1. Write a function rule for the following table.
\begin{align*}x\end{align*} \begin{align*}f(x)\end{align*}
1 0
2 2
4 6
8 14
  1. Write a function rule for the following table.
\begin{align*}x\end{align*} \begin{align*}f(x)\end{align*}
2 1
4 2
8 4
10 5
18 9
  1. Write a function rule for each table.
\begin{align*}x\end{align*} \begin{align*}f(x)\end{align*}
6 2
9 3
15 5
21 7
30 10
  1. Write a function rule for each table.
\begin{align*}x\end{align*} \begin{align*}f(x)\end{align*}
2 3
9 10
15 16
21 22
30 31
  1. Write a function rule for each table.
\begin{align*}x\end{align*} \begin{align*}f(x)\end{align*}
3 \begin{align*}-6\end{align*}
9 \begin{align*}-18\end{align*}
15 \begin{align*}-30\end{align*}
20 \begin{align*}-40\end{align*}
24 \begin{align*}-48\end{align*}

Directions: Solve the following problem.

  1. Sandwich cost $3.45 each. Write a function rule for the cost, \begin{align*}c\end{align*}, for a number of sandwiches, \begin{align*}s\end{align*}.
  2. Now, find the cost of 3 sandwiches.
  3. Find the cost of 6 sandwiches.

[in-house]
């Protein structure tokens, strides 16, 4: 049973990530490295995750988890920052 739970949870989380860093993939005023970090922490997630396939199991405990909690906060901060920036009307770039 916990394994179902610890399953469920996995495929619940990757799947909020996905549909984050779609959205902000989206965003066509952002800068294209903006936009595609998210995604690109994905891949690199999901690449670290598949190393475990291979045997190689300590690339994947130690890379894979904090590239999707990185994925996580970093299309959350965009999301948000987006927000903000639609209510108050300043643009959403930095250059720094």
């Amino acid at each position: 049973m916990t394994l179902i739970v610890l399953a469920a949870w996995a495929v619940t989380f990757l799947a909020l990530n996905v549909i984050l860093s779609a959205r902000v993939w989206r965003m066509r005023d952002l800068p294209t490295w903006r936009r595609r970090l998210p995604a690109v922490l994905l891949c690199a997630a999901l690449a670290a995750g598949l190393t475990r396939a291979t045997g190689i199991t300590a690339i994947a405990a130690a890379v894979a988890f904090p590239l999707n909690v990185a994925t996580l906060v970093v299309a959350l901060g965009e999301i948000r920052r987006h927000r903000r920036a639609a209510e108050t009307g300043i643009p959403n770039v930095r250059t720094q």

4. Find the cost of 9 sandwiches.
  5. Find the cost of 2 sandwiches.
  6. Find the cost of 8 sandwiches.
  7. Find the cost of a dozen sandwiches.




The domain of a function is the set of x-values for which the function is defined.


A function is a relation where there is only one output for every input. In other words, for every value of x, there is only one value for y.
Function Rule

Function Rule

A function rule describes how to convert an input value (x) into an output value (y) for a given function. An example of a function rule is f(x) = x^2 + 3.


The input of a function is the value on which the function is performed (commonly the x value).


The output of a function is the result of the operations performed on the independent variable (commonly x). The output values are commonly the values of y or f(x).


The range of a function is the set of y values for which the function is defined.


A relation is any set of ordered pairs (x, y). A relation can have more than one output for a given input.